04 Jul 2018
5 significant ways the email marketing game has changed in the last 5 years
Email marketing is a fickle business.
Changing subscriber tastes/behaviours, technological advancements, and government legislation all combine to keep this amazing business and the nimble pholks who make it tick evolving, shifting, and changing the way we do what we do almost by the day.
While many trends and changes have come and gone over the years, some have made a lasting impact on the way email marketing is done, how brands engage with their subscribers, and how emails and email campaigns are built.
Here are 5 of the biggest from the past 5 years…
When Gmail added “primary”, “social” and “promotions” tabs to its inboxes back in 2013, many suspected that it would spell the end for the email marketing game. As it turned out, those that did were half right.
Sure, the halcyon days of having every marketing email you sent appear in the same column as every subscriber’s work emails and notes from grandma died a slow death as one email client after another followed Gmail’s lead, and unscrupulous senders found their emails relegated to a promotions tab where they now languished unread for months (even years) at a time, but smart brands and email marketers quickly adapted to the new tabbed reality and never looked back.
The implementation of inbox tabs pushed brands to manage their relationships with subscribers more carefully and to put more thought into the design and content of the emails they were sending, lest they find their emails blackmarked and shuffled to the promotions tab on a regular basis. This change in approach became a key driver for the email marketing renaissance the industry is still in the midst of today, where relevance, targetting and positive subscriber relationships have become the order of the day.
Right person, right ad, right time. This has become the mantra of the digital marketing world, and as well it should be. While email marketers might’ve been a bit slower than others to pick up the data/targeting mantle, it has quickly become apparent that the targeting possibilities the email channel has to offer are massive and worth exploring.
With troves of subscriber data available for the analysing and a direct line into subscribers’ inboxes at their disposal, email marketers are better positioned than their digital advertising and social media counterparts to engage and interact with their audience directly. Great progress has already been made in delivering relevant offers, user experiences, and marketing messages to email list subscribers, and delivering custom-tailored marketing emails to each and every individual subscriber is becoming a more realistic possibility with every passing day.
While interactive emails are by no means a new concept, stunning progress has been made over the past few years in finding new, interesting, and engaging ways to let subscribers interact with marketing emails.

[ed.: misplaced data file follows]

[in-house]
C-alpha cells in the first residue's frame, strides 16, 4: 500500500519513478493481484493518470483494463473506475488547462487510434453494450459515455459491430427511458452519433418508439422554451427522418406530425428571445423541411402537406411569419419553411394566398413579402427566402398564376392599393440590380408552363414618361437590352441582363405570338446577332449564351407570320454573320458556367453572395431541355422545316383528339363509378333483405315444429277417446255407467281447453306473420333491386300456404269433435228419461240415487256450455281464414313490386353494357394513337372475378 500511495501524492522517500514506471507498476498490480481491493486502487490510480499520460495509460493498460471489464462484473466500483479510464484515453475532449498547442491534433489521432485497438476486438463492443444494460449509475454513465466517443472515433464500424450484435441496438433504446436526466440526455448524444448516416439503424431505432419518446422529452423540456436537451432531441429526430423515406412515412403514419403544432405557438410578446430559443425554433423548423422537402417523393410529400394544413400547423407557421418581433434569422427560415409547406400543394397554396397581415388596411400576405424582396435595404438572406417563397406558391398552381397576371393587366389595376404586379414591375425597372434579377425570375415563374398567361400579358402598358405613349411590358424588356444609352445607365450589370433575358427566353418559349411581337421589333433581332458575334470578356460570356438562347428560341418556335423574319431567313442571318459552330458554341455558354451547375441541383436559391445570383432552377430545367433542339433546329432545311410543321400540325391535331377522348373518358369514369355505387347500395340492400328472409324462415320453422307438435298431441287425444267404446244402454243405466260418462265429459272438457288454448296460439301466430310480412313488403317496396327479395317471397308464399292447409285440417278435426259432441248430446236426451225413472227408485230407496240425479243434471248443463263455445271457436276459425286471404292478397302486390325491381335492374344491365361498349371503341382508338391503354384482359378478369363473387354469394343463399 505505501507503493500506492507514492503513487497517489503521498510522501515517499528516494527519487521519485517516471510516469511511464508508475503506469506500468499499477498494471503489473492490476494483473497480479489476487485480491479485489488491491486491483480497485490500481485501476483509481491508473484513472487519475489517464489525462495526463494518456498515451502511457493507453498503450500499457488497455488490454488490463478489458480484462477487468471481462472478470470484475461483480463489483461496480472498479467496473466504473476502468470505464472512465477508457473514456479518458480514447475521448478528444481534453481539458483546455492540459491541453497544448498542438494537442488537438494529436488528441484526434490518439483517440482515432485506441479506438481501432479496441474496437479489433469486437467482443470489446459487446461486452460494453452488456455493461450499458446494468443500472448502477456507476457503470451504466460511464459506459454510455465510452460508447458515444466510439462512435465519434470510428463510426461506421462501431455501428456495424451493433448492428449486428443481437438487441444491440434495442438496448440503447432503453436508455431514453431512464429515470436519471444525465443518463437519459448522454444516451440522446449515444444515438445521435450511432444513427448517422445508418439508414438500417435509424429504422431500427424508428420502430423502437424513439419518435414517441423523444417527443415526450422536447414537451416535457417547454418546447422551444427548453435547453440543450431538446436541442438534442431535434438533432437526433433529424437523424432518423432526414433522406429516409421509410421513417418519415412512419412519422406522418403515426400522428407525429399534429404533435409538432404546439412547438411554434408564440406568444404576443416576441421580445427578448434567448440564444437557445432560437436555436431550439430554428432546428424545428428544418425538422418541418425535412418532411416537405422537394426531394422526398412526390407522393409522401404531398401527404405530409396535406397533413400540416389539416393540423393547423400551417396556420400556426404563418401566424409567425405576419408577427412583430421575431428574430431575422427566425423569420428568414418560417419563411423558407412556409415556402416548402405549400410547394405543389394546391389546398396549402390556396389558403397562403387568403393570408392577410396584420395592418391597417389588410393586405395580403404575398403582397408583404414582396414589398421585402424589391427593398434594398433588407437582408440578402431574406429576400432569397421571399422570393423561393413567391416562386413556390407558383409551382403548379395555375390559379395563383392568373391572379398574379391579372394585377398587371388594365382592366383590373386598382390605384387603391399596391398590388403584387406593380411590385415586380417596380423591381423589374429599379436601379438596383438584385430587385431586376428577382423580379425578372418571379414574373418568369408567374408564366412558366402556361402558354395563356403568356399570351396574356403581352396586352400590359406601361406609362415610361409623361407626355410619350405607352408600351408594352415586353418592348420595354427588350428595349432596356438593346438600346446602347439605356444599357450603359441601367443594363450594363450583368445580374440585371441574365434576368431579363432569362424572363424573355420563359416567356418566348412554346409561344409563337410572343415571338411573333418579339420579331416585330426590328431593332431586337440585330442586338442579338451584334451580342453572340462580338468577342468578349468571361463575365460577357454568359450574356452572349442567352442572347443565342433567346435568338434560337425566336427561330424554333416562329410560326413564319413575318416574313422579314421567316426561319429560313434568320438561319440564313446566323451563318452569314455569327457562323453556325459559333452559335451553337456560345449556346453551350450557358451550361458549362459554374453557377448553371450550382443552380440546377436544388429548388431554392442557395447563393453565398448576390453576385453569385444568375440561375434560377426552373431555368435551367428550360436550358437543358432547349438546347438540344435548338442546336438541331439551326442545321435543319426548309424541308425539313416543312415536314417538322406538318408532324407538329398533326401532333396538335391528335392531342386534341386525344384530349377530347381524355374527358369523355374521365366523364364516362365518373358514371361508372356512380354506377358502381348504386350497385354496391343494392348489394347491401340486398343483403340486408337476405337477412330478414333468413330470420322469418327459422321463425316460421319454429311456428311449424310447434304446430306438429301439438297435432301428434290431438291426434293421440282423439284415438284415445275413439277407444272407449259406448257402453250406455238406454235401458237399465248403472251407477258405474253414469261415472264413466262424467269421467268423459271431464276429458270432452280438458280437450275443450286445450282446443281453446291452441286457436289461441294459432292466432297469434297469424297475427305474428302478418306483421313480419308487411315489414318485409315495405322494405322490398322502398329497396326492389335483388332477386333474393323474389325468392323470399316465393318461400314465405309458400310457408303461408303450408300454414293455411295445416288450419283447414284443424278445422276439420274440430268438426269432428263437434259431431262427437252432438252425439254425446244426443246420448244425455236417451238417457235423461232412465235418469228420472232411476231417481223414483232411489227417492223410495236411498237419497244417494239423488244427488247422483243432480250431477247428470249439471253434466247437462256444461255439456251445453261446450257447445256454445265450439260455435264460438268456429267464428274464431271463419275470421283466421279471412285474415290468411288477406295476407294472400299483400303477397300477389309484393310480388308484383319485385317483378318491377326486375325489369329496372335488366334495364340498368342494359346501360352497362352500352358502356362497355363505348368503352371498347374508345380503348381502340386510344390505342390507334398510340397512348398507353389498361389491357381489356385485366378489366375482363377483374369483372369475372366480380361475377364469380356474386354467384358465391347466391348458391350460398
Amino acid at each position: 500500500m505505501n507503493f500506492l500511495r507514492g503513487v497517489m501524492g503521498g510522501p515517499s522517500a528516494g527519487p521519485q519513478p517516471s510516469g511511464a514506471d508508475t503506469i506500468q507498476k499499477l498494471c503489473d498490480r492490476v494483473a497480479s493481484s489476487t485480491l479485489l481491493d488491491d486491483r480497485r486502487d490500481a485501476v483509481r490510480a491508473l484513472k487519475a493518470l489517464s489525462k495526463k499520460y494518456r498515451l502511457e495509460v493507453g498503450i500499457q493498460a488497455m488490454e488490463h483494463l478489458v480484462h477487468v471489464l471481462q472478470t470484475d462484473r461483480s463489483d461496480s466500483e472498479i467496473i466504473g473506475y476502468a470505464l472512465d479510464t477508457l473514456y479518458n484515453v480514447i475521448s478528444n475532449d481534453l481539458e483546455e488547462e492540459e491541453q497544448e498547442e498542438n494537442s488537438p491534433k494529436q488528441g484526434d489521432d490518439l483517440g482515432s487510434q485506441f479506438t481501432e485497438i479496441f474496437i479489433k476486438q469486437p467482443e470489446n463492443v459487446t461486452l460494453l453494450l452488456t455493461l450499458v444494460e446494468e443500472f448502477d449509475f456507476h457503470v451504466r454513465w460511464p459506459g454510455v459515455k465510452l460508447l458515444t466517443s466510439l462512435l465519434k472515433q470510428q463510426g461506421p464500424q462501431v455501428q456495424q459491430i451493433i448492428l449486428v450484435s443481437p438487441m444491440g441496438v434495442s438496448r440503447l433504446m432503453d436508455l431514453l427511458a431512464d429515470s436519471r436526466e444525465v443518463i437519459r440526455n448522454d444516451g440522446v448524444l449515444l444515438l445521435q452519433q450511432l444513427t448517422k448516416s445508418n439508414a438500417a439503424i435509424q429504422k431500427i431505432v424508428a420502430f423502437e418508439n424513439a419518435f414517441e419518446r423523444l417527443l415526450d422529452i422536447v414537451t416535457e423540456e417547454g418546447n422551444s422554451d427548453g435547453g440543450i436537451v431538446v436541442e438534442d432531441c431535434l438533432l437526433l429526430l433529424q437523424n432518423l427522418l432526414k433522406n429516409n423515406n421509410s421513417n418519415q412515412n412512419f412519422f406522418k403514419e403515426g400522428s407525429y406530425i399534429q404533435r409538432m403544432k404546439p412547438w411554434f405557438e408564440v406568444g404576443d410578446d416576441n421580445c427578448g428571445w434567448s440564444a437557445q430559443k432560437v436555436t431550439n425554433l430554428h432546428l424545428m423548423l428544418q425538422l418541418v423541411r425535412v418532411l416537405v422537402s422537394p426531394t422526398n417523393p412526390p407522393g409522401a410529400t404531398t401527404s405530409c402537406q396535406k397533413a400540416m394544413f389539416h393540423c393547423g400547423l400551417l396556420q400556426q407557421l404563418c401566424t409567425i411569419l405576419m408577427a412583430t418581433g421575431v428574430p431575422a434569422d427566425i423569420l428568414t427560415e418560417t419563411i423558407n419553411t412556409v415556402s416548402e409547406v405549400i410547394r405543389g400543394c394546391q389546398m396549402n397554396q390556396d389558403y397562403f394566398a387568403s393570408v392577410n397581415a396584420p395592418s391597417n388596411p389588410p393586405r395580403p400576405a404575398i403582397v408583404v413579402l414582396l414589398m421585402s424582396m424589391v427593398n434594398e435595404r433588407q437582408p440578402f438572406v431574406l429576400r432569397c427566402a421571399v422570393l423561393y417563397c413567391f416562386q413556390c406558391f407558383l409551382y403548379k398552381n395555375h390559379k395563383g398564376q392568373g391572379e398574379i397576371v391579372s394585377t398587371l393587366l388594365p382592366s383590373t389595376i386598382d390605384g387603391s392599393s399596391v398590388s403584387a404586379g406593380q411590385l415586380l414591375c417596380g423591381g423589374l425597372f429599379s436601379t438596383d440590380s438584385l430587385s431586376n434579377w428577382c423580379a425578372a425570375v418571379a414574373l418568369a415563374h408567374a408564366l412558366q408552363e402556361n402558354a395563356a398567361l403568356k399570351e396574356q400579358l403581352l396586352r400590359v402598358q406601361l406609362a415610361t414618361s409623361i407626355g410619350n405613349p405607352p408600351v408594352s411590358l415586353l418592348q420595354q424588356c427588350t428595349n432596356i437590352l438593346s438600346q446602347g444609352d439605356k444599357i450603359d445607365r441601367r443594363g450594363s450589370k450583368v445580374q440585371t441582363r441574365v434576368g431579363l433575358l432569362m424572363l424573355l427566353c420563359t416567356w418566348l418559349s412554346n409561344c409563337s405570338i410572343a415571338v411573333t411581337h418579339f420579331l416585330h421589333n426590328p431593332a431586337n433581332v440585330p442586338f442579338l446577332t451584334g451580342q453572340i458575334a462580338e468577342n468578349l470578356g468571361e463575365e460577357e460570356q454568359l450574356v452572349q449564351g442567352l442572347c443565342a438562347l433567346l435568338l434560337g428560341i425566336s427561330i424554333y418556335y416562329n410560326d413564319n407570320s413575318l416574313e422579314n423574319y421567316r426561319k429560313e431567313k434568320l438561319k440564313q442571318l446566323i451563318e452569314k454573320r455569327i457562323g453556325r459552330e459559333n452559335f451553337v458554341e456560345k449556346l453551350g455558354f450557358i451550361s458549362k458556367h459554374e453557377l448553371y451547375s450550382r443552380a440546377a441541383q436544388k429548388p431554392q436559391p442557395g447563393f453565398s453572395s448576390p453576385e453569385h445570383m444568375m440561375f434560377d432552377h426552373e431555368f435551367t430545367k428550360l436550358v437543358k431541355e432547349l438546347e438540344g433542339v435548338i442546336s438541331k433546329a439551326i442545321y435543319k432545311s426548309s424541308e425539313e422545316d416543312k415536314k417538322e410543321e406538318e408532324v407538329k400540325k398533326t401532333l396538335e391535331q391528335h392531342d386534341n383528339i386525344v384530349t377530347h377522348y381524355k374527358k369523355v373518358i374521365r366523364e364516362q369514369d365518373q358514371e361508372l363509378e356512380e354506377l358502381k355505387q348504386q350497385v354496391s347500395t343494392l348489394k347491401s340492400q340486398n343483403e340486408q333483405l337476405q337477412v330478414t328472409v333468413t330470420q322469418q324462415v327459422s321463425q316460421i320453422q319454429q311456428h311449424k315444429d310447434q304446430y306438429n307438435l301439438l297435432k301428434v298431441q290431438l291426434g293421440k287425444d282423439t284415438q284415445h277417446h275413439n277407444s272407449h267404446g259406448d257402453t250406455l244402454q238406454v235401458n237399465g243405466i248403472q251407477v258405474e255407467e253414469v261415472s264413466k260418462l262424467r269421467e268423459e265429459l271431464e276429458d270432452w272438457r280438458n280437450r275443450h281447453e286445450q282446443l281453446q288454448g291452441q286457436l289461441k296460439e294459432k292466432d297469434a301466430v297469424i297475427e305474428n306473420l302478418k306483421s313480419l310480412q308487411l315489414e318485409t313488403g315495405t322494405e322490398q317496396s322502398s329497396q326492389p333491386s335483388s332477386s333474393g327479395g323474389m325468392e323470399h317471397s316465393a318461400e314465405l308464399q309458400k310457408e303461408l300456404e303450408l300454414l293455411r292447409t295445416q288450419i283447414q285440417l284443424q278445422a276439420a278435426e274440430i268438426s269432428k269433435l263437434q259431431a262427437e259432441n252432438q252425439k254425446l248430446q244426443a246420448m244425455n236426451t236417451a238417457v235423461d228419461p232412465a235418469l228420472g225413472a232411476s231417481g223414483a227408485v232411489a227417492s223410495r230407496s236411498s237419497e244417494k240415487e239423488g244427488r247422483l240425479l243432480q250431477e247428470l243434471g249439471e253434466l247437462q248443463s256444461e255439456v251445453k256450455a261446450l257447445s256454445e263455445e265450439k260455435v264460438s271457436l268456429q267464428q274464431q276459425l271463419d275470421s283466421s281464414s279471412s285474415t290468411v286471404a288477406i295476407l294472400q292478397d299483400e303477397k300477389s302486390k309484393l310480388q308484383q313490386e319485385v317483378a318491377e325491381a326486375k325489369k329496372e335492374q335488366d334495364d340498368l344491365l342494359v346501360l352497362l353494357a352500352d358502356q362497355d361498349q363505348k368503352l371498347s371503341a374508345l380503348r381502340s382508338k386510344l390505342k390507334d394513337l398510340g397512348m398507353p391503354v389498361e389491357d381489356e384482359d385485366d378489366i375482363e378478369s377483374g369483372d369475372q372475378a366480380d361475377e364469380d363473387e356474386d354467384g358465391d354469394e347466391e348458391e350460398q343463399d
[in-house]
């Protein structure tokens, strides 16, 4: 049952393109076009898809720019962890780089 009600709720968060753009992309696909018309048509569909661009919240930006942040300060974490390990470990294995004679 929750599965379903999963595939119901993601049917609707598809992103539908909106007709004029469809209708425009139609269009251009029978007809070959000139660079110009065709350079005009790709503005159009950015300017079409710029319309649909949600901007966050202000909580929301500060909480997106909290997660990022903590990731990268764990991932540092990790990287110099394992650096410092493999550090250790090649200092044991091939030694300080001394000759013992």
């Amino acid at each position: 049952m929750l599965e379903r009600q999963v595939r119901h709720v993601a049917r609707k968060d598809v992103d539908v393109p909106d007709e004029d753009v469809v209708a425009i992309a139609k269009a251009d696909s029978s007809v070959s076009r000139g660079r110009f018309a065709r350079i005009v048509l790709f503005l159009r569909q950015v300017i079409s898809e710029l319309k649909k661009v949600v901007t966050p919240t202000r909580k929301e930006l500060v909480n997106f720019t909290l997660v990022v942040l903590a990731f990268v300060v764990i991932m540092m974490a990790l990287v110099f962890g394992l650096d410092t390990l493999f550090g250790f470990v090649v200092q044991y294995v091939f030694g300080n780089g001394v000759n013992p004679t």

The push for more interactive content has led to an explosion in email content and design creativity that has seen games, quizzes, carousel menus, interactive images/videos, and myriad other interactive elements finding their way into the world’s regular email marketing design rotation. As emails have become more interactive, the ways subscribers engage with marketing emails has changed in new and exciting ways, and many brands have adopted interactivity into their email marketing strategies as a matter of course.
Why hire people to send out scheduled emails to a subscriber list when a machine can do the same job quicker and more efficiently? Such is the rationale behind the development and implementation of automated email marketing.
The ability to schedule and send marketing emails in bulk has been a boon for brands with large mailing lists and for those with high send frequencies. Email automation technology has enabled brands to more efficiently manage behaviour-triggered email processes like welcome, follow-up, and even birthday messages, and has helped streamline digital journeys to purchase at the same time.
While automation has indeed made many email marketing processes much more efficient and deliverable at scale, many brands have held back to a certain extent on going all in on email marketing automation, as it can have a tendency to lack a certain “human touch” essential to maintaining a healthy email marketing dialogue.
The email marketing field has barely scratched the surface of the innovation offered by emerging (and existing) artificial intelligence technologies, but that doesn’t mean that AI hasn’t already had a significant impact on the field.
The ability to generate and optimise human sounding email marketing language through AI has already helped many brands reach dizzying new ROI heights, and this trend has shown no signs of slowing down any time soon. While most campaigns and the language used within has traditionally been based on the “gut feel” of the marketers developing and writing them, performance data has consistently shown that AI (when done right) can engage subscribers more effectively and efficiently than human marketers can.
While concerns about brand voice have held AI’s use in email marketing back in the past, upgraded technology which produces brand-compliant copy curated to the specific tastes of a brand’s audience is now a reality. With this final piece in place, the sky’s the limit for the impact we can expect AI technology to have on the email marketing industry moving forward.